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Is Investment in High Speed Rail Socially Profitable?

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  • Ginés de Rus
  • Gustavo Nombela

Abstract

The development of High Speed Rail (HSR) in Europe has been encouraged, and financially supported, by the European Commission. HSR technology is presented as a solution to congested roads and airports and as an efficient response for incremental demand in the coming years. However, the case for an HSR investment project is highly dependent on the existing volume of demand in the affected corridor. Using real construction, maintenance, and rolling stock costs of the European HSR lines in operation, potential time savings, standard values of time and expected demand growth, we estimate the minimum level of demand required from which investment in HSR could be considered profitable from a social perspective. Other benefits, such as providing long-term capacity where overcrowding is expected, could reduce the minimum demand thresholds reported in this paper. © 2007 LSE and the University of Bath

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Bibliographic Info

Article provided by London School of Economics and University of Bath in its journal Journal of Transport Economics and Policy.

Volume (Year): 41 (2007)
Issue (Month): 1 (January)
Pages: 3-23

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Handle: RePEc:tpe:jtecpo:v:41:y:2007:i:1:p:3-23

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Web page: http://www.bath.ac.uk/e-journals/jtep

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Cited by:
  1. Ginés de Rus & M. Pilar Socorro, 2012. "Access pricing and investment in vertical structures with complementary or rival facilities," Working Papers 2012-06, FEDEA.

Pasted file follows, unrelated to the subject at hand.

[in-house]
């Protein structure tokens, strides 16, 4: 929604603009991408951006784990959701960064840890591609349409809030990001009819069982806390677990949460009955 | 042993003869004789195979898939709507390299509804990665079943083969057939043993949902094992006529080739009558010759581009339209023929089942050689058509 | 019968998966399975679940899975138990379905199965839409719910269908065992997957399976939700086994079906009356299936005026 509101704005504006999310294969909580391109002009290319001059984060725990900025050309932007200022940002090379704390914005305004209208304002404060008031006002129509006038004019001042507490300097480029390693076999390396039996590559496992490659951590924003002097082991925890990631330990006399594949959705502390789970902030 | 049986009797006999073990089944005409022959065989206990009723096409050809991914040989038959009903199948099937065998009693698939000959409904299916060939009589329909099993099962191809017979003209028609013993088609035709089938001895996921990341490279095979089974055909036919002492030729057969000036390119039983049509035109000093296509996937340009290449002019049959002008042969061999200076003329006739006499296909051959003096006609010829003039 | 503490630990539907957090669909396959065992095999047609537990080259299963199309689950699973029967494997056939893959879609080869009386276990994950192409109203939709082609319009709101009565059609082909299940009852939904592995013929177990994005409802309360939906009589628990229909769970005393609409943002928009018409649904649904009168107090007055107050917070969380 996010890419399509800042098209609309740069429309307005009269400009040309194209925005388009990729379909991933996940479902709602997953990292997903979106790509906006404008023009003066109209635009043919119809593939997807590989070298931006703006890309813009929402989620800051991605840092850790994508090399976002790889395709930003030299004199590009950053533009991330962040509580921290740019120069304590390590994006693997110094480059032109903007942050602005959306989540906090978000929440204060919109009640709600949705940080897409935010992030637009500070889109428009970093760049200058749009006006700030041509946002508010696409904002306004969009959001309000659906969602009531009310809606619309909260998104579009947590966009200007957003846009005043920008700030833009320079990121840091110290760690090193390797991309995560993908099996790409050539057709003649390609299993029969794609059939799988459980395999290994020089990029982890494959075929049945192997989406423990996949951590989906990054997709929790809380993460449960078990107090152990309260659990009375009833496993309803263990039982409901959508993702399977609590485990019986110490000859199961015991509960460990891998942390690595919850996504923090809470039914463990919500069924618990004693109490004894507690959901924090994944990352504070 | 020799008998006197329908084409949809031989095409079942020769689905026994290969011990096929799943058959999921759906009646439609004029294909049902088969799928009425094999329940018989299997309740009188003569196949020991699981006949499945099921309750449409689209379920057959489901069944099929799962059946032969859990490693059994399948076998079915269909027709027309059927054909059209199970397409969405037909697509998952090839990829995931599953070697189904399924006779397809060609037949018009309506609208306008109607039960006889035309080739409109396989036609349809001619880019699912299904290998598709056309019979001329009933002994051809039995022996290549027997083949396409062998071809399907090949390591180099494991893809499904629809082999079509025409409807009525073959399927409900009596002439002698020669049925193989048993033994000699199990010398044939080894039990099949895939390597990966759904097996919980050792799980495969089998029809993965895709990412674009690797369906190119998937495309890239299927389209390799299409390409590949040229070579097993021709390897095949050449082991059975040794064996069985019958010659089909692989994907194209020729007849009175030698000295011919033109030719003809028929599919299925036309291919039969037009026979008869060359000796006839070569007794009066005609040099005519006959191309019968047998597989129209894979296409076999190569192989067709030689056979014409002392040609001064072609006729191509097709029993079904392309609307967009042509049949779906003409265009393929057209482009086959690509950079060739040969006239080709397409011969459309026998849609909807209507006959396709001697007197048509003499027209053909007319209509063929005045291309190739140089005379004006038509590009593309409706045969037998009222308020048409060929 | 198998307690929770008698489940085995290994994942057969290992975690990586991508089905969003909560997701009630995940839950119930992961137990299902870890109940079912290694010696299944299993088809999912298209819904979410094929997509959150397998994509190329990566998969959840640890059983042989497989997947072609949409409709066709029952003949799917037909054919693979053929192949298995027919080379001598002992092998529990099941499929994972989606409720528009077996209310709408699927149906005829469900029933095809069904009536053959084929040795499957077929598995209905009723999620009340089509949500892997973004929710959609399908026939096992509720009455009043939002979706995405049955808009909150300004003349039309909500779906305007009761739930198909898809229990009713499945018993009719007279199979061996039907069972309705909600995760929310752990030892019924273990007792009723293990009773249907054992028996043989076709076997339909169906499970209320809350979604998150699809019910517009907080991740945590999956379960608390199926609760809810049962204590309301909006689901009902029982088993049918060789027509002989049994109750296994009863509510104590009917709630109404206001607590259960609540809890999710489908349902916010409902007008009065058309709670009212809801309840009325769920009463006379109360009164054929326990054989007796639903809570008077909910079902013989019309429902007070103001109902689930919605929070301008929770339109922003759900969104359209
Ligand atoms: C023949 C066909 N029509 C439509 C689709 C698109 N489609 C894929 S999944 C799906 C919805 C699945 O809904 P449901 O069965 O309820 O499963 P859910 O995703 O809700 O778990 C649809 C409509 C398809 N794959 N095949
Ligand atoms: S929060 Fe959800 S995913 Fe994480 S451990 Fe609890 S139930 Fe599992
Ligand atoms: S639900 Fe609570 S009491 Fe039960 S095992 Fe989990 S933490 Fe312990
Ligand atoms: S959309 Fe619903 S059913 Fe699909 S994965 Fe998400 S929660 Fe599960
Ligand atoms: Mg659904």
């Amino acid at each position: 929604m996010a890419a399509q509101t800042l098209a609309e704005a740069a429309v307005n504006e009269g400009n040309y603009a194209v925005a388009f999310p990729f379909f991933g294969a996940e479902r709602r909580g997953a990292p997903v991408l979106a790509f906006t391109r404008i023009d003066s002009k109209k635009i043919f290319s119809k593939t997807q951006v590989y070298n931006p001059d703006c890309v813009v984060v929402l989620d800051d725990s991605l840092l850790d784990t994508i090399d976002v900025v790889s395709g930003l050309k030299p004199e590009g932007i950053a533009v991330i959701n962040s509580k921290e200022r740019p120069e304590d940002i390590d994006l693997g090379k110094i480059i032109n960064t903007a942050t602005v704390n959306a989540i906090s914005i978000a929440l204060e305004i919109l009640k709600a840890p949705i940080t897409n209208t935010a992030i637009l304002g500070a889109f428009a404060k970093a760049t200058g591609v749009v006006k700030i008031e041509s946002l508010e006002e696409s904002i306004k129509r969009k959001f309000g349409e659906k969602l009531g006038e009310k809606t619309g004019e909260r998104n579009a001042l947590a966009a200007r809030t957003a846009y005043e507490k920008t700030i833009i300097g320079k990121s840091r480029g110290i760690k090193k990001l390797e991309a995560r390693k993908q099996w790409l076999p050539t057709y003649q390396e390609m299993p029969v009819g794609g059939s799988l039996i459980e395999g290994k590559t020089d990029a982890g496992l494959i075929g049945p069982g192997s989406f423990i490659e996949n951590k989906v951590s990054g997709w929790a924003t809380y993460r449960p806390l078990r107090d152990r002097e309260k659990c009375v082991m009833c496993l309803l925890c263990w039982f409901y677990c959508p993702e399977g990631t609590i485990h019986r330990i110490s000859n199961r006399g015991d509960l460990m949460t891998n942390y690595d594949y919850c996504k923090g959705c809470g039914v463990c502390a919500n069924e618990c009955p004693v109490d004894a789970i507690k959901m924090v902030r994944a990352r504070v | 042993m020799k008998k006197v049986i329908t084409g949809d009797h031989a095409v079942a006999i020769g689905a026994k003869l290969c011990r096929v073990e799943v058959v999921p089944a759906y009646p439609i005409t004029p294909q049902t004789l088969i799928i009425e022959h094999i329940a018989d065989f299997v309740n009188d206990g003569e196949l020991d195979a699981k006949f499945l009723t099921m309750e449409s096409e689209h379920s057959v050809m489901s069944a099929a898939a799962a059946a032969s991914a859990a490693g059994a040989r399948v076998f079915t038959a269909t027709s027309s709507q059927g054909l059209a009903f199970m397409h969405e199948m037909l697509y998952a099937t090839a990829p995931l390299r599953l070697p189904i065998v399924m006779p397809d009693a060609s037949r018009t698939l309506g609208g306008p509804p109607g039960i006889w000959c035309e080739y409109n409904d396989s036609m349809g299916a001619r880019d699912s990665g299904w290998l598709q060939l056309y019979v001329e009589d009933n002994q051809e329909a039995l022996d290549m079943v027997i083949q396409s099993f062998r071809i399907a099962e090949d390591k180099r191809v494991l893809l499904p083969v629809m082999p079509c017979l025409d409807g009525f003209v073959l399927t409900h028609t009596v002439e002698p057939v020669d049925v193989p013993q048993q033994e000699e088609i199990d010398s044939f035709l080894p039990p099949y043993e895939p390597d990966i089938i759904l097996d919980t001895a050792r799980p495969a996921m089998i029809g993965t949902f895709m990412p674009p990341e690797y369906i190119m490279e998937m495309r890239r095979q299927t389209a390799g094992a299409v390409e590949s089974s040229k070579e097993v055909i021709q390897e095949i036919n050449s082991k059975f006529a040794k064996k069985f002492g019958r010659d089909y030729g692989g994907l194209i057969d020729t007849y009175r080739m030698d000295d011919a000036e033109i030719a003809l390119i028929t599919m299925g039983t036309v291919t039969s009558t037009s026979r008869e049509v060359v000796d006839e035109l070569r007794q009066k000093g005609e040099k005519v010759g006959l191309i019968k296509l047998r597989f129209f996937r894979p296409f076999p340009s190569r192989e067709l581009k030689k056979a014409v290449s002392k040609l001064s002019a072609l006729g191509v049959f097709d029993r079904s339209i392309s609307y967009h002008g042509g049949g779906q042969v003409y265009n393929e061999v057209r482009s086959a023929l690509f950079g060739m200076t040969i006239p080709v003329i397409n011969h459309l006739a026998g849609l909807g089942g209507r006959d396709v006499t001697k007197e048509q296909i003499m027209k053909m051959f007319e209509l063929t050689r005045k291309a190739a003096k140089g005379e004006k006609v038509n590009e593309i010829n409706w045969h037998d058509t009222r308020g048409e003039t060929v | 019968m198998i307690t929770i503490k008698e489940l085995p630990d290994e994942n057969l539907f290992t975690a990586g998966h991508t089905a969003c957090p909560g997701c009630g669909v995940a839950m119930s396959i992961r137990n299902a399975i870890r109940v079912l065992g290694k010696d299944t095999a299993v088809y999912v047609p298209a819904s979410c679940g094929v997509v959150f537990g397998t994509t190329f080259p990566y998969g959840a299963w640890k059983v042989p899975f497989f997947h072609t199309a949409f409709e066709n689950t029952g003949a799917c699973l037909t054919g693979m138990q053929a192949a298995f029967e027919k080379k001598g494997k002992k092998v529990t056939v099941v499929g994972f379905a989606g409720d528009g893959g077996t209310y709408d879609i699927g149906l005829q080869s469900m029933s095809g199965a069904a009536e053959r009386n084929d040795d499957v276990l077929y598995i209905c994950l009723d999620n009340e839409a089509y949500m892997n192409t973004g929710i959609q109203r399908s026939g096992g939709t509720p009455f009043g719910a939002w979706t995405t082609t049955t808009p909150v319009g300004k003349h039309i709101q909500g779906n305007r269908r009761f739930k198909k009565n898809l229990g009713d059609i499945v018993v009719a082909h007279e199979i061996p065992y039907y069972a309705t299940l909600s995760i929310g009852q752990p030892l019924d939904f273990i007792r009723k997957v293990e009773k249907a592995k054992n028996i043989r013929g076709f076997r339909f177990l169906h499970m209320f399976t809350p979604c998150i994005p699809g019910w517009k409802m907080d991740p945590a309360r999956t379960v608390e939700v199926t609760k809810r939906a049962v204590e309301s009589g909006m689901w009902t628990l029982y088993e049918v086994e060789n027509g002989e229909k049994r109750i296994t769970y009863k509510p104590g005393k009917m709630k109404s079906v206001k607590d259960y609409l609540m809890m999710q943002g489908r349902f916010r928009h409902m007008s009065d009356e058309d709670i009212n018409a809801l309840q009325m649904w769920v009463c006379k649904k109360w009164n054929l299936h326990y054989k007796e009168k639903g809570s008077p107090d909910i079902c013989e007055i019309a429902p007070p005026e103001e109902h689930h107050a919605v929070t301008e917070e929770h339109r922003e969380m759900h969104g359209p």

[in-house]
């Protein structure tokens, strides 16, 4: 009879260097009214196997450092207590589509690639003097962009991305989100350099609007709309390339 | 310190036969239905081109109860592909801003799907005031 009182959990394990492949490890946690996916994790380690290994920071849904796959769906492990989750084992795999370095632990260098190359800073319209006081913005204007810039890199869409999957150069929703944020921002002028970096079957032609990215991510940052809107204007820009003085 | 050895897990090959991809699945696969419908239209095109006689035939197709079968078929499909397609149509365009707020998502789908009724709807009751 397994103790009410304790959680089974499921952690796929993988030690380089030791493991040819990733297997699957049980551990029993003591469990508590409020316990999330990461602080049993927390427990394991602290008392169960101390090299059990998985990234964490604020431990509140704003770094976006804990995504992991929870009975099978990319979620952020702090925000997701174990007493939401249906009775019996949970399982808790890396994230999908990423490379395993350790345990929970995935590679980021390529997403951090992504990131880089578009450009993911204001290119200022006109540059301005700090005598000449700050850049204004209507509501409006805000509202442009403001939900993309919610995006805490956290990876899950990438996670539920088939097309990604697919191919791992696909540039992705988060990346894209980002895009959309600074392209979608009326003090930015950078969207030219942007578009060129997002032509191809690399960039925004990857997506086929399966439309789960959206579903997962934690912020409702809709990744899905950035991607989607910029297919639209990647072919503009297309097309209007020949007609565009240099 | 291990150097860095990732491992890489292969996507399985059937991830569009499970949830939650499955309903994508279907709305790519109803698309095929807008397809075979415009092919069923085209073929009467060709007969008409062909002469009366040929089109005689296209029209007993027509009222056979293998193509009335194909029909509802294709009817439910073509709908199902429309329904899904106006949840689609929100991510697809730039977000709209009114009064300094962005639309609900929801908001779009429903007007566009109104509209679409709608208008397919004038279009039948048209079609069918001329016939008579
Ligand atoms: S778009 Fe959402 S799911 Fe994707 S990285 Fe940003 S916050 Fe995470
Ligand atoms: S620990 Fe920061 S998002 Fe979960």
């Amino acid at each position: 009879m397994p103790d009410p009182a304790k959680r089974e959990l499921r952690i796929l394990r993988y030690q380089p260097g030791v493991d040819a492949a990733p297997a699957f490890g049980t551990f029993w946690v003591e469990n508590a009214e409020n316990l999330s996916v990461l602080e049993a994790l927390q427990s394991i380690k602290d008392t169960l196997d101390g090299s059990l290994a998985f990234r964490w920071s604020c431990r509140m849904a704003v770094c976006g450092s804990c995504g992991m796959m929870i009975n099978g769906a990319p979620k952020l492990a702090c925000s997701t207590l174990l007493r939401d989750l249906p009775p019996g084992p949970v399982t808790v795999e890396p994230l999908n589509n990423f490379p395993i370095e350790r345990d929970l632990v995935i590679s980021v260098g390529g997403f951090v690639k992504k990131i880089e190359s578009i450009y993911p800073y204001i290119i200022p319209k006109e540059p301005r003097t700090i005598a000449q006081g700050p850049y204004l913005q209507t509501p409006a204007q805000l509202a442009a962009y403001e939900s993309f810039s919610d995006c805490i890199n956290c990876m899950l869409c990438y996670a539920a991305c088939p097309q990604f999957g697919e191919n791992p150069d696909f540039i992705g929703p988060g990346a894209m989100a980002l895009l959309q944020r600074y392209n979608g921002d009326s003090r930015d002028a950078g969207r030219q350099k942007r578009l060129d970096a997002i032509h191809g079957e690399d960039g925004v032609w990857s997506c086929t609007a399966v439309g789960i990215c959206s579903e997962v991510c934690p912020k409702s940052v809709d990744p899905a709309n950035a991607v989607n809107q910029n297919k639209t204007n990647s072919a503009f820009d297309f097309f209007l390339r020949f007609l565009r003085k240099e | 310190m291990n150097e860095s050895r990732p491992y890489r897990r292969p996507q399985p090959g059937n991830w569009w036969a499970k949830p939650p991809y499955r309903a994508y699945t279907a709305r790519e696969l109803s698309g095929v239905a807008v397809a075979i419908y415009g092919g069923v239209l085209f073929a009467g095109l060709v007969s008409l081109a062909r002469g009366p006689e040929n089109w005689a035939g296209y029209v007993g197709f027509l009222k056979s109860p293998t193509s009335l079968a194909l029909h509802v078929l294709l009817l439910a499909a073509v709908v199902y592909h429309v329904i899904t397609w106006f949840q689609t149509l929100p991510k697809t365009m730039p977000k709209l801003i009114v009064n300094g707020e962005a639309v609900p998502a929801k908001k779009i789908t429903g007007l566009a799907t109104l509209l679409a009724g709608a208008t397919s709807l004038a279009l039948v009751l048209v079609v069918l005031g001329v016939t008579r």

2. Marie Delaplace & Sylvie Bazin & christophe Beckerich & Corinne Blanquart, 2011. "High speed Rail service and local economic development, a review," ERSA conference papers ersa10p167, European Regional Science Association.
  3. Campos, Javier & de Rus, Ginés, 2009. "Some stylized facts about high-speed rail: A review of HSR experiences around the world," Transport Policy, Elsevier, vol. 16(1), pages 19-28, January.
  4. Nicole Adler & Chris Nash & Eric Pels, 2008. "High-Speed Rail & Air Transport Competition," Tinbergen Institute Discussion Papers 08-103/3, Tinbergen Institute.
  5. Socorro, M. Pilar & Viecens, M. Fernanda, 2013. "The effects of airline and high speed train integration," Transportation Research Part A: Policy and Practice, Elsevier, vol. 49(C), pages 160-177.
  6. Thomas Ehrmann & Karl-Hans Hartwig & Torsten Marner & Hendrik Schmale, 2009. "Specific Investments and Ownership Structures in Railways – An Experimental Analysis," Working Papers 12, Institute of Transport Economics, University of Muenster.
  7. Betancor, Ofelia., 2011. "Estudio de las posibilidades de implantación de sistemas intermodales: el Caso Málaga," Economic Reports 07-2011, FEDEA.
  8. Adler, Nicole & Pels, Eric & Nash, Chris, 2010. "High-speed rail and air transport competition: Game engineering as tool for cost-benefit analysis," Transportation Research Part B: Methodological, Elsevier, vol. 44(7), pages 812-833, August.
  9. Crozet, Yves & Chassagne, Florian, 2013. "Rail access charges in France: Beyond the opposition between competition and financing," Research in Transportation Economics, Elsevier, vol. 39(1), pages 247-254.
  10. Nicole Adler & Chris Nash & Eric Pels, 2008. "High-Speed Rail & Air Transport Competition," Tinbergen Institute Discussion Papers 08-103/3, Tinbergen Institute.
  11. Michael B. Charles & Neal Ryan & Robbert A. Kivits, 2012. "Moving towards sustainable intercity transport: a case study of high-speed rail in Australia," International Journal of Sustainable Development, Inderscience Enterprises Ltd, vol. 15(1/2), pages 125-147.

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